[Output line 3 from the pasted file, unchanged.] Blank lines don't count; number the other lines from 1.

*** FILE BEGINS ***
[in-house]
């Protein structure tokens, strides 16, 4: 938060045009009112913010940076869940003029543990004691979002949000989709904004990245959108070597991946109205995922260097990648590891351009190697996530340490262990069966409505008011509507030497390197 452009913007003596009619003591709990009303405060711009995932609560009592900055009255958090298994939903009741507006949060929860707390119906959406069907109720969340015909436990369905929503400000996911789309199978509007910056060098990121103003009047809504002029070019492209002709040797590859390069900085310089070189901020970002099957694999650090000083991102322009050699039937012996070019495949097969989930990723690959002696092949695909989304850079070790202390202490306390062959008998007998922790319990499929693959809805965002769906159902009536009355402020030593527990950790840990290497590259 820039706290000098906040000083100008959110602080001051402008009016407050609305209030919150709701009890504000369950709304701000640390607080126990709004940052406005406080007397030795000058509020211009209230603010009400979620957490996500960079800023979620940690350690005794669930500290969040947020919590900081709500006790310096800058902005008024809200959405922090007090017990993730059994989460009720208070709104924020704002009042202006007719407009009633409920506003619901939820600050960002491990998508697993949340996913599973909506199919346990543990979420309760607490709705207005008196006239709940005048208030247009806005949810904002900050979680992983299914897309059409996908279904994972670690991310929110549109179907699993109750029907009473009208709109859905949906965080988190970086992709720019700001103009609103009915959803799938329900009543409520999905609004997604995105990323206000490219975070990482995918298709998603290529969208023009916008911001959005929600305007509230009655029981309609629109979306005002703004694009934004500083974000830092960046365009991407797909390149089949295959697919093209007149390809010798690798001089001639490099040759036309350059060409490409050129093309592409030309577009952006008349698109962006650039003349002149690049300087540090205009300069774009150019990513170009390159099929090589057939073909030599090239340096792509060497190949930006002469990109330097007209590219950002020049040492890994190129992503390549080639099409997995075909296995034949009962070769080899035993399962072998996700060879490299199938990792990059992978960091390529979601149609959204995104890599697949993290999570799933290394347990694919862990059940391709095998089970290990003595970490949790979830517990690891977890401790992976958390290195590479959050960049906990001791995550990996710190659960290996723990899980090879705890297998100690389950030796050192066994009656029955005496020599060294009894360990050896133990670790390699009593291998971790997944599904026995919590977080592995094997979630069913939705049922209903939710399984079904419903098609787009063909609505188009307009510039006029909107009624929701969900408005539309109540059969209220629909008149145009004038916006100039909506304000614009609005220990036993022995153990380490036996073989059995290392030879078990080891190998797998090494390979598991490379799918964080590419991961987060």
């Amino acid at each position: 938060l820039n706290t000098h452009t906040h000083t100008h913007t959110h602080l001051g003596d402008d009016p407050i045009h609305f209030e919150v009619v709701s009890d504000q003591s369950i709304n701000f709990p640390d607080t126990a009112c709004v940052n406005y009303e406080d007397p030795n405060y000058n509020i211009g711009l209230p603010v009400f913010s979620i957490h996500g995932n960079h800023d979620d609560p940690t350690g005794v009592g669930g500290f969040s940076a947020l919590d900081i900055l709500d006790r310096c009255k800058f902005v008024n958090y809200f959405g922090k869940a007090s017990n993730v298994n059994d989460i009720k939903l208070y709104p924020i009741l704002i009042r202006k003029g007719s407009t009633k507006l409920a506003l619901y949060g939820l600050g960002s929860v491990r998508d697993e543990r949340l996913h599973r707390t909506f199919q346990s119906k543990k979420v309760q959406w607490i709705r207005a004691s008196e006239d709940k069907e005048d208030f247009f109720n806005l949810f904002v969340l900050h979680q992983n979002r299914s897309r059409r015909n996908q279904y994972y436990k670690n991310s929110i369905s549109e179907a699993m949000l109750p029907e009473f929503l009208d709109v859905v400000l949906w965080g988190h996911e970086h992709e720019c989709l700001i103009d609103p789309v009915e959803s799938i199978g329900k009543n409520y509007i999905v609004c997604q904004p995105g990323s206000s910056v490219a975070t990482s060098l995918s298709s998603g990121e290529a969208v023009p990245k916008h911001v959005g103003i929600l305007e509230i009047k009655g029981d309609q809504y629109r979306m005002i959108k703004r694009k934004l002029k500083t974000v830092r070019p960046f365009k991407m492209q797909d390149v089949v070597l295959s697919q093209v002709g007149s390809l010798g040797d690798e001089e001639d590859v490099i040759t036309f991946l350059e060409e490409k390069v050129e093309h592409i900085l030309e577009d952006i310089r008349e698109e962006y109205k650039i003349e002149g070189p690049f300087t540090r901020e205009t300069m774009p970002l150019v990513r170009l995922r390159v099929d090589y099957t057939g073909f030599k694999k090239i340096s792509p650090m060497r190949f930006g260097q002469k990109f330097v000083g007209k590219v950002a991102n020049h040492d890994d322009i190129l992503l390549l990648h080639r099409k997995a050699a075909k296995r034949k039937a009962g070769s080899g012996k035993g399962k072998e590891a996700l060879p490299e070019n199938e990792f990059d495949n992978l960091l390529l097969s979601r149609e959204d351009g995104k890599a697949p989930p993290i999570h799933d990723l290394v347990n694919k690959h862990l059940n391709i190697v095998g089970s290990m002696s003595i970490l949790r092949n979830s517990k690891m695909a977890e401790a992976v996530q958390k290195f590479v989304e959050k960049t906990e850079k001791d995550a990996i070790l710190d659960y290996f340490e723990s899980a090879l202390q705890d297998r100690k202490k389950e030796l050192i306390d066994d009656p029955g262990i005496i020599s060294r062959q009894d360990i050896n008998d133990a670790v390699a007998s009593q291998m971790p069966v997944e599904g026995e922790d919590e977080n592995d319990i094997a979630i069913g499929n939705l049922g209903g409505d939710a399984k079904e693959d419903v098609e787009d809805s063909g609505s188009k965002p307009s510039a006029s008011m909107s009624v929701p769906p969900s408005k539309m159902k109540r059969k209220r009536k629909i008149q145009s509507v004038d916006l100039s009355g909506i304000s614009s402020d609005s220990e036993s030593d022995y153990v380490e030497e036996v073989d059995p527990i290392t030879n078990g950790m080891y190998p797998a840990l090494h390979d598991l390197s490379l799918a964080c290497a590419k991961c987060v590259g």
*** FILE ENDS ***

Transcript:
């Amino acid at each position: 938060l820039n706290t000098h452009t906040h000083t100008h913007t959110h602080l001051g003596d402008d009016p407050i045009h609305f209030e919150v009619v709701s009890d504000q003591s369950i709304n701000f709990p640390d607080t126990a009112c709004v940052n406005y009303e406080d007397p030795n405060y000058n509020i211009g711009l209230p603010v009400f913010s979620i957490h996500g995932n960079h800023d979620d609560p940690t350690g005794v009592g669930g500290f969040s940076a947020l919590d900081i900055l709500d006790r310096c009255k800058f902005v008024n958090y809200f959405g922090k869940a007090s017990n993730v298994n059994d989460i009720k939903l208070y709104p924020i009741l704002i009042r202006k003029g007719s407009t009633k507006l409920a506003l619901y949060g939820l600050g960002s929860v491990r998508d697993e543990r949340l996913h599973r707390t909506f199919q346990s119906k543990k979420v309760q959406w607490i709705r207005a004691s008196e006239d709940k069907e005048d208030f247009f109720n806005l949810f904002v969340l900050h979680q992983n979002r299914s897309r059409r015909n996908q279904y994972y436990k670690n991310s929110i369905s549109e179907a699993m949000l109750p029907e009473f929503l009208d709109v859905v400000l949906w965080g988190h996911e970086h992709e720019c989709l700001i103009d609103p789309v009915e959803s799938i199978g329900k009543n409520y509007i999905v609004c997604q904004p995105g990323s206000s910056v490219a975070t990482s060098l995918s298709s998603g990121e290529a969208v023009p990245k916008h911001v959005g103003i929600l305007e509230i009047k009655g029981d309609q809504y629109r979306m005002i959108k703004r694009k934004l002029k500083t974000v830092r070019p960046f365009k991407m492209q797909d390149v089949v070597l295959s697919q093209v002709g007149s390809l010798g040797d690798e001089e001639d590859v490099i040759t036309f991946l350059e060409e490409k390069v050129e093309h592409i900085l030309e577009d952006i310089r008349e698109e962006y109205k650039i003349e002149g070189p690049f300087t540090r901020e205009t300069m774009p970002l150019v990513r170009l995922r390159v099929d090589y099957t057939g073909f030599k694999k090239i340096s792509p650090m060497r190949f930006g260097q002469k990109f330097v000083g007209k590219v950002a991102n020049h040492d890994d322009i190129l992503l390549l990648h080639r099409k997995a050699a075909k296995r034949k039937a009962g070769s080899g012996k035993g399962k072998e590891a996700l060879p490299e070019n199938e990792f990059d495949n992978l960091l390529l097969s979601r149609e959204d351009g995104k890599a697949p989930p993290i999570h799933d990723l290394v347990n694919k690959h862990l059940n391709i190697v095998g089970s290990m002696s003595i970490l949790r092949n979830s517990k690891m695909a977890e401790a992976v996530q958390k290195f590479v989304e959050k960049t906990e850079k001791d995550a990996i070790l710190d659960y290996f340490e723990s899980a090879l202390q705890d297998r100690k202490k389950e030796l050192i306390d066994d009656p029955g262990i005496i020599s060294r062959q009894d360990i050896n008998d133990a670790v390699a007998s009593q291998m971790p069966v997944e599904g026995e922790d919590e977080n592995d319990i094997a979630i069913g499929n939705l049922g209903g409505d939710a399984k079904e693959d419903v098609e787009d809805s063909g609505s188009k965002p307009s510039a006029s008011m909107s009624v929701p769906p969900s408005k539309m159902k109540r059969k209220r009536k629909i008149q145009s509507v004038d916006l100039s009355g909506i304000s614009s402020d609005s220990e036993s030593d022995y153990v380490e030497e036996v073989d059995p527990i290392t030879n078990g950790m080891y190998p797998a840990l090494h390979d598991l390197s490379l799918a964080c290497a590419k991961c987060v590259g």